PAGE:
I'm standing on the chair so as I can see over the cabin, Leif Lampater and Roger Kluge are the only pair left to ride in the 1,000 metres time trial. Roger is smooth, fast, the sling to Leif isn't perfect but it's not too bad. Leif drives but he's not at his best - it seems like no one is on this first night in Berlin - the digits whirl on the lap board, he sprints up the home straight, 58 seconds.
The Berlin Six Day reached a golden milestone last January with its 100th edition, and the annual festivities will return to the German Capital for the 101st time on Thursday. Unfortunately Six Day racing continues to be in decline and it's not something that can solely be laid at the door of the global economy rather just a sad fact of life that times change.
The last time we spoke to Dan Bigham (Brother NRG Wattshop) there was just a chance that he’d have to line up for the hill climb championship to net a record breaking EIGHTH British title of the year - to go with the kilometre, pursuit, team pursuit, team time trial, CTT 25 mile title, CTT 50 mile title and CTT circuit time trial title. But on the tough Cockermouth 10 mile time trial course, the day was saved when the CTT ‘10’ championship went his way too – so that’s title number eight!
It’s not just the boys which the Rayner Fund supports, the young ladies get their opportunities. Here’s what 19 year-old Miss Henrietta Colborne from the north of England had to tell us...
If there’s a rider more closely associated with a city than Iljo Keisse is with Gent then I can’t think of it. Born and bred in the capital of East Flanders, raised on the boards of the Blaarmeersen velodrome, the Gentenaars love him and he loves them. Iljo's dad, Ronie Keisse owns the legendary Café de Karper, a favourite student haunt in Gent, just a five minute walk from the Kuipke and the only place to be on a November Sunday evening when the Six Day finishes, so we sat down with Ronie on the Monday morning after the Six to discuss the life and times of his boy, one of the very last real ‘vedettes’ – star Six Day men.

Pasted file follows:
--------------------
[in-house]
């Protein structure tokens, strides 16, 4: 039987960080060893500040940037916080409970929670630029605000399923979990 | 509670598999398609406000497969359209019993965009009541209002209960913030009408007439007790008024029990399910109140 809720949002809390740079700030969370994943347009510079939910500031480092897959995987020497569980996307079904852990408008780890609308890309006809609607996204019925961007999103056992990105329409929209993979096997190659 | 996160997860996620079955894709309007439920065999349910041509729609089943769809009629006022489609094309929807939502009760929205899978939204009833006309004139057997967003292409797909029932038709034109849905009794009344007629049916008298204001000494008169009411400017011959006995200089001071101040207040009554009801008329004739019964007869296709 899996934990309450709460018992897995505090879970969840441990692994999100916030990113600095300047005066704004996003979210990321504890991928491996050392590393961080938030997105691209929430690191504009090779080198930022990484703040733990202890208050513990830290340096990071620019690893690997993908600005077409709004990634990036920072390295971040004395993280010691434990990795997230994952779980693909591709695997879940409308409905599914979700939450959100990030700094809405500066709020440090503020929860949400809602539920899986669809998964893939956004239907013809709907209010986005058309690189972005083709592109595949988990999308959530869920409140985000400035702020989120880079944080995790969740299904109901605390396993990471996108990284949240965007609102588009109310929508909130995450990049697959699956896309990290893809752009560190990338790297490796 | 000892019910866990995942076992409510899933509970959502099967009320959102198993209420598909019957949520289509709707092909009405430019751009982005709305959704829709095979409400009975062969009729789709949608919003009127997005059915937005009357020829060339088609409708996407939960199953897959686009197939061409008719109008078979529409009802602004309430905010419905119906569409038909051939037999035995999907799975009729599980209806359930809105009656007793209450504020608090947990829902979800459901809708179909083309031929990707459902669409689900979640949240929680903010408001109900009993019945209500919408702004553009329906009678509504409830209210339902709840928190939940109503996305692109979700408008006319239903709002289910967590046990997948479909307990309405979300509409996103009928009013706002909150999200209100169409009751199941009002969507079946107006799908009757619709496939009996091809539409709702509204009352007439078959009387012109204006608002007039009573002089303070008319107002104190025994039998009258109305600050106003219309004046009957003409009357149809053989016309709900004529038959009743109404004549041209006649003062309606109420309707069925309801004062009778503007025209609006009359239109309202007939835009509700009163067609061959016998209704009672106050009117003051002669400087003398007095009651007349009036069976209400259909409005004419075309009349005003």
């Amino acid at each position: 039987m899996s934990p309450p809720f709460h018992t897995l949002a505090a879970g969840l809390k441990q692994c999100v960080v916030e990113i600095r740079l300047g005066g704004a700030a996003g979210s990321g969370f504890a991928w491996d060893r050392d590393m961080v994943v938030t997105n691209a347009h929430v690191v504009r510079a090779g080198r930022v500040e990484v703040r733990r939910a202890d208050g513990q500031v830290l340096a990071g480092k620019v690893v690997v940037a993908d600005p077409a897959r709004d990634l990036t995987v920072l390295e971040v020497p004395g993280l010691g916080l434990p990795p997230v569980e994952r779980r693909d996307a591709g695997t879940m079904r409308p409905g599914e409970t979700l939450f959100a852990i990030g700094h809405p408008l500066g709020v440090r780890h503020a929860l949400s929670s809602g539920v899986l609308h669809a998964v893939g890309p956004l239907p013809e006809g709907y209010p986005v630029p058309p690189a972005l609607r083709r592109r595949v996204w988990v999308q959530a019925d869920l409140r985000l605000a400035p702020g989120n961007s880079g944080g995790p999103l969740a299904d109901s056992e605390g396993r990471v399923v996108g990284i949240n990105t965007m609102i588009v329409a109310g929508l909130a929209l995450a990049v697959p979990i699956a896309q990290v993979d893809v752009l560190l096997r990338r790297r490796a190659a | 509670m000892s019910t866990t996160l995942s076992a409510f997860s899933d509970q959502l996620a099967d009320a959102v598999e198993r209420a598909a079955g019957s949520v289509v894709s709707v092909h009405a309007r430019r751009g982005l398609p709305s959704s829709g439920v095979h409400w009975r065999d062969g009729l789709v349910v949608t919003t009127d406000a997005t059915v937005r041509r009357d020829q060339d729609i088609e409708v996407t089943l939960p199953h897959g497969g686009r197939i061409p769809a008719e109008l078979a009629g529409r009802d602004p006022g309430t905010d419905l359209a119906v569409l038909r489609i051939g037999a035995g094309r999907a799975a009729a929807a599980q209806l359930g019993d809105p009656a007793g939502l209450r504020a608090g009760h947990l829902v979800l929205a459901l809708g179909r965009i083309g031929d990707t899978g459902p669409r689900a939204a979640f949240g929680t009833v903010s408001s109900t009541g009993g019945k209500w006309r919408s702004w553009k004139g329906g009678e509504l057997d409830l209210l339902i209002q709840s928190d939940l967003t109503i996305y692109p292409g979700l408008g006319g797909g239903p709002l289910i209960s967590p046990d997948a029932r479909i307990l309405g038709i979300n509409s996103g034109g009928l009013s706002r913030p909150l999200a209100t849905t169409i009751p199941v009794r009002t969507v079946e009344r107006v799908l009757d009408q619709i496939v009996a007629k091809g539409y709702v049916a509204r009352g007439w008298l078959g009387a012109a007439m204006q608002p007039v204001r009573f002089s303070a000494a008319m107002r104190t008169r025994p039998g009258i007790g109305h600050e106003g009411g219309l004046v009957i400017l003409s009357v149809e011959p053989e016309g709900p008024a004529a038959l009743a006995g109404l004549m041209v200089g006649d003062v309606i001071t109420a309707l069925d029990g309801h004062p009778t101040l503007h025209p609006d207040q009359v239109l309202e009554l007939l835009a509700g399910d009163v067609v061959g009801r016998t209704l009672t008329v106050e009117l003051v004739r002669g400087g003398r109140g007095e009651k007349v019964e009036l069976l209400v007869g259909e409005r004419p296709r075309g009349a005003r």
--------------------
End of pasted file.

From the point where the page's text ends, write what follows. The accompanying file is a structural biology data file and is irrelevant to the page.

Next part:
As VeloVeritas pundit and critic, Viktor said after the Bergen World Championships; ‘where would we be without him?’ Peter Sagan. Cipo had it, Boonen had it, Peter has it – but Vik and I are both worried about who can pick up the ‘cycling’s showman and charismatic star’ baton when he finally hands his in.
John Pierce is one of the world’s great sports photographers, he’s a friend of VeloVeritas and in our site’s best tradition, the man can RANT about the sport he’s been a part of for 50 years. We had a good long chat with John about his racing and photography careers - here in Part One, John tells us about his early successes and how he became interested in photography, his first equipment, his travels and adventures.
The Gold Coast Commonwealth Games next year is an interesting proposition for Scotland, with Katie Archibald and Callum Skinner now Olympic champions, Mark Stewart a double under 23 European Champion and Neah Evans on the top step of a World Cup podium - and don't forget 'left fielder' Jonny Wale, reigning British team pursuit champion and 1:01 kilometre man. VeloVeritas spoke to all of them about their 2017 seasons and prospects in Australia come the spring, and we start with Callum Skinner...